Stanley Johnson Selected at Eight: Did Pistons Get it Right?
On Thursday night the Pistons entered into the NBA Draft looking for some wing help and when their pick rolled around at number eight, two great small forward prospects were sitting, waiting to be drafted.
On the one hand there was Arizona's Stanley Johnson, a player many experts thought would be at this section of the draft, and a few even predicted that Johnson would be selected by Detroit.
Then there was Duke's Justise Winslow. The experts, even some that had Stanley Johnson going to Detroit, said Winslow had no chance of falling to Detroit. He was a fringe top five pick and Sacramento and Denver would eye him if he fell out of the top five. But he had fallen, seemingly into Detroit's lap, ready to be taken.
The pick came in and it was the Wildcat, not the Blue Devil selected at eight overall.
I'm not going to claim to have insider information on why this pick was made, or why Justise Winslow fell all the way to 10 where he was scooped up by the Miami Heat. Had the Pistons selected Winslow he would have been the first lottery pick from Duke picked by Detroit since Grant Hill, that worked out pretty well.
What is interesting though, is this pick seems to have spawned two different ideas in the motor city.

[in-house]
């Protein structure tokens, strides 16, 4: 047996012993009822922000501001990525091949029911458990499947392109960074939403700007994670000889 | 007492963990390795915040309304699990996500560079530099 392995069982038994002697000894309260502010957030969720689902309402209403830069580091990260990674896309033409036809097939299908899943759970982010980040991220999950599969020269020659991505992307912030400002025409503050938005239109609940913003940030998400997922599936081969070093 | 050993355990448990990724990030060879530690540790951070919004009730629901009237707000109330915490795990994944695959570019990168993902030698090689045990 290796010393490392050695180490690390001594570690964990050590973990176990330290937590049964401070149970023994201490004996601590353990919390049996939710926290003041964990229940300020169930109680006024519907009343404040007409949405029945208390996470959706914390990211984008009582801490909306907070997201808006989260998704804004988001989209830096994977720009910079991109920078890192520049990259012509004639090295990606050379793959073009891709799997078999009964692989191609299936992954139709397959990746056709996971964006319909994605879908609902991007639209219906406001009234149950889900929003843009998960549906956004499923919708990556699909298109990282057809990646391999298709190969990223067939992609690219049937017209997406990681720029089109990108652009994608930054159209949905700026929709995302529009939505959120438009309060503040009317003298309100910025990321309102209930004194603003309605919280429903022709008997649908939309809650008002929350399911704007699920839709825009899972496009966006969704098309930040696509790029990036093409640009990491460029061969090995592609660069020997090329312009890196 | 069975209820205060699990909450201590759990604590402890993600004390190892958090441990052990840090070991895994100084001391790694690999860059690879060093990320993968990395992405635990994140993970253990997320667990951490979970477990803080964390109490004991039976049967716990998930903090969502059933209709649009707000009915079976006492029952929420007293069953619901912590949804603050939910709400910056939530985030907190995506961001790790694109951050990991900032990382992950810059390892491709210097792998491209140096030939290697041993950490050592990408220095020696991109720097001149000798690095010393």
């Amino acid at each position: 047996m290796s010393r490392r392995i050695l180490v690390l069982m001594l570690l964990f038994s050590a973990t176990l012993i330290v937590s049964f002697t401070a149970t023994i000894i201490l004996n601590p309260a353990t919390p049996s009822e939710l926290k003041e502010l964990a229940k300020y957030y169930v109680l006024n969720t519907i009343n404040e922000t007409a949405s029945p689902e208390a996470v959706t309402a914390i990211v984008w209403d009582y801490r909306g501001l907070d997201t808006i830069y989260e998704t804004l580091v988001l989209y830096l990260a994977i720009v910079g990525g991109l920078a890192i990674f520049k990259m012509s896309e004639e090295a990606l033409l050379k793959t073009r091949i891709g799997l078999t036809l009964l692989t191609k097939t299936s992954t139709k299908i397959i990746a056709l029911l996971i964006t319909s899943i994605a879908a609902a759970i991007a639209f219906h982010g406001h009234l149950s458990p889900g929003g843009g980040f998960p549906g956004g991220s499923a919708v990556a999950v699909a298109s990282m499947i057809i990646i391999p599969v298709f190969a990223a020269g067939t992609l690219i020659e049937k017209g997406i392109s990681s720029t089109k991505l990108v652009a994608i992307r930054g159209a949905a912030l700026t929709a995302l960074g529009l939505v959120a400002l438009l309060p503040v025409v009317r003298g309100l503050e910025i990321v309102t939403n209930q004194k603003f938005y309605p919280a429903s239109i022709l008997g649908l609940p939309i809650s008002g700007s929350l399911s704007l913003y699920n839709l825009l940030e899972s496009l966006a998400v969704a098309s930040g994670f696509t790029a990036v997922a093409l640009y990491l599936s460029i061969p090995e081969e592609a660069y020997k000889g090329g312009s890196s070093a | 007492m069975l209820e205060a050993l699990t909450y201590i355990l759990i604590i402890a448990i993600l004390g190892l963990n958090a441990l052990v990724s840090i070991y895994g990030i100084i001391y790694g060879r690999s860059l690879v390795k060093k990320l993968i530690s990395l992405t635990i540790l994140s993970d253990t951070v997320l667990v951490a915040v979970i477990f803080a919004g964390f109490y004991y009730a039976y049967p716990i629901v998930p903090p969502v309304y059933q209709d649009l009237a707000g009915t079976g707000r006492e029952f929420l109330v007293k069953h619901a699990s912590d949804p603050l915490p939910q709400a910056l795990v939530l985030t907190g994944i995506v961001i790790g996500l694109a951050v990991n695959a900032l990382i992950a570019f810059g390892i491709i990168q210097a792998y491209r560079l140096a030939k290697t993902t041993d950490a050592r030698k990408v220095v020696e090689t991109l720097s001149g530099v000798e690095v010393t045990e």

The first is the idea that the Pistons got their man, it's exactly who they needed and who they wanted and everything is right in the world when it comes to Van Gundy trying to revive this Pistons team. An idea given off in sentiment by The Detroit News' Terry Foster.
The other camp's flag is held by the Detroit Free Press' Drew Sharp. He says not only did the Pistons get it wrong, they drafted the wrong position. Forget Winslow, Sharp wanted Kentucky's Devin Booker, a shooting guard rather than a small forward.
Said Sharp on Johnson: "Stanley Johnson can't shoot... he'll probably find a role within Stan Van Gundy's nine-man rotation next season."
On Booker: "He's the best pure shooting American-born player projected among the lottery picks."
In fact, Terry Foster seconds that Winslow wasn't considered by the Pistons and that it was Booker that the Pistons were thinking about drafting before ultimately choosing Johnson.
For what it's worth, Booker dropped all the way to 13 where he was picked up by the Phoenix Suns.
All three players brought up were freshmen at their respective universities and looking at their numbers it's easy to see why the decision at eight was a tough one for the Pistons camp.
|Stanley Johnson, ARIZ, SF||Devin Booker, UK, SG||Justise Winslow, DUKE, SF|
|6-6, 242LB, 8-6 Reach||6-6, 206LB, 8-5 Reach||6-6, 222LB, 8-8 Reach|
|28.4 Min/G (38 games)||21.5 Min/G (38 games)||29.1 Min/G (39 games)|
|44.6 FG %||47.0 FG %||48.6 FG %|
|37.1 3pt %||41.1 3pt %||41.8 3pt%|
|74.2 FT %||82.8 FT %||64.1 FT %|
|13.8 PPG||10.0 PPG||12.6 PPG|
|6.5 REB/G||2.0 REB/G||6.5 REB/G|
|1.7 AST/G||1.1 AST/G||2.1 AST/G|
|2.2 TO/G||1.0 TO/G||1.8 TO/G|
The numbers speak for themselves as comparable.
Maybe the tiebreaker came from pure moxie. From Foster's piece, Johnson was quoted as to why the Pistons took him: "Because I am the best player in the draft."
We'll see how Mr. Johnson lives up to his own billing.